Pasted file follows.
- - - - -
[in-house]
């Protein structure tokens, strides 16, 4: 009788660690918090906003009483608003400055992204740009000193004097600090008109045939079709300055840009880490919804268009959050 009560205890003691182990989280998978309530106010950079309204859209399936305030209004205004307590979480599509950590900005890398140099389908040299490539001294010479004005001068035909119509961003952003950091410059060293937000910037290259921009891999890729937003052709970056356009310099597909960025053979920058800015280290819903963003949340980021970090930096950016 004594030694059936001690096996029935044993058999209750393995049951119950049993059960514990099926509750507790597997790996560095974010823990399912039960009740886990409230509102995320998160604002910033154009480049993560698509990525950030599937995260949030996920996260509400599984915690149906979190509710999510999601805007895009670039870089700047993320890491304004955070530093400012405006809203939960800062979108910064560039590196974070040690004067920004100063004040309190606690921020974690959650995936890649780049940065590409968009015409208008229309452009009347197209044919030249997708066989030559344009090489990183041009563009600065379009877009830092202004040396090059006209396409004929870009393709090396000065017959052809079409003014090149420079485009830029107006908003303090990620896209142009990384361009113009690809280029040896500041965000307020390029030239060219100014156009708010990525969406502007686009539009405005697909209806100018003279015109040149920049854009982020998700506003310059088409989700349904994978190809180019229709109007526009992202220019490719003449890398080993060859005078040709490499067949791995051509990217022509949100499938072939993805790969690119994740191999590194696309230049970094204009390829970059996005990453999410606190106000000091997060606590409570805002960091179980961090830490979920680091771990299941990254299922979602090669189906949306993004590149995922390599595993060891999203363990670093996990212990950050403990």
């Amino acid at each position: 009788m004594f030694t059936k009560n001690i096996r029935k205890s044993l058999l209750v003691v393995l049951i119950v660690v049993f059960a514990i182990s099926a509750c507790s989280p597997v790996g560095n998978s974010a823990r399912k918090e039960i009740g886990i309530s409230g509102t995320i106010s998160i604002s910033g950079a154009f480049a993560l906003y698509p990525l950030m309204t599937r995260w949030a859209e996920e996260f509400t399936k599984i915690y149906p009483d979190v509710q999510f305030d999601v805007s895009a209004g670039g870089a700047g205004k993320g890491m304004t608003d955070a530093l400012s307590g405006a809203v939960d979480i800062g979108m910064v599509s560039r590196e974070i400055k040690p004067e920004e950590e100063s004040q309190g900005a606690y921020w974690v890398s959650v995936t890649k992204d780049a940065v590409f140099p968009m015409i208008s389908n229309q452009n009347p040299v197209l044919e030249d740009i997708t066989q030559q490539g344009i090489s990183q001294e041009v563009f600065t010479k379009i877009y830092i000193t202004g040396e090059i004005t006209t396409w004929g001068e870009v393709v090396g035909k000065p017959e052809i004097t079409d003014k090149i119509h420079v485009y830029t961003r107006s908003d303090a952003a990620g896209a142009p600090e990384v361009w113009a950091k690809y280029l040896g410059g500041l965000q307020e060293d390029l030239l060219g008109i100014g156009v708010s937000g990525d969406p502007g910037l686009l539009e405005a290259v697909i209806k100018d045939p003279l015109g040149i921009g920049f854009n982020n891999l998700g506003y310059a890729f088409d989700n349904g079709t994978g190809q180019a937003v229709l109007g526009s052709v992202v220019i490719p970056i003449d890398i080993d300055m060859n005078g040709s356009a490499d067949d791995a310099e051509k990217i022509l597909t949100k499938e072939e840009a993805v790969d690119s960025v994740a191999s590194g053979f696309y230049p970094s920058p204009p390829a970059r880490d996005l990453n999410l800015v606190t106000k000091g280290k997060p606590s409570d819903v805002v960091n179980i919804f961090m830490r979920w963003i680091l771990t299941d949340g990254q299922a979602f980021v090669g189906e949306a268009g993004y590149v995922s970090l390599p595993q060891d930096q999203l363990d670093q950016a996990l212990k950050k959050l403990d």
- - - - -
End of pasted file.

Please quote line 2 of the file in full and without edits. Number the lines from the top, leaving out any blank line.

């Protein structure tokens, strides 16, 4: 009788660690918090906003009483608003400055992204740009000193004097600090008109045939079709300055840009880490919804268009959050 009560205890003691182990989280998978309530106010950079309204859209399936305030209004205004307590979480599509950590900005890398140099389908040299490539001294010479004005001068035909119509961003952003950091410059060293937000910037290259921009891999890729937003052709970056356009310099597909960025053979920058800015280290819903963003949340980021970090930096950016 004594030694059936001690096996029935044993058999209750393995049951119950049993059960514990099926509750507790597997790996560095974010823990399912039960009740886990409230509102995320998160604002910033154009480049993560698509990525950030599937995260949030996920996260509400599984915690149906979190509710999510999601805007895009670039870089700047993320890491304004955070530093400012405006809203939960800062979108910064560039590196974070040690004067920004100063004040309190606690921020974690959650995936890649780049940065590409968009015409208008229309452009009347197209044919030249997708066989030559344009090489990183041009563009600065379009877009830092202004040396090059006209396409004929870009393709090396000065017959052809079409003014090149420079485009830029107006908003303090990620896209142009990384361009113009690809280029040896500041965000307020390029030239060219100014156009708010990525969406502007686009539009405005697909209806100018003279015109040149920049854009982020998700506003310059088409989700349904994978190809180019229709109007526009992202220019490719003449890398080993060859005078040709490499067949791995051509990217022509949100499938072939993805790969690119994740191999590194696309230049970094204009390829970059996005990453999410606190106000000091997060606590409570805002960091179980961090830490979920680091771990299941990254299922979602090669189906949306993004590149995922390599595993060891999203363990670093996990212990950050403990």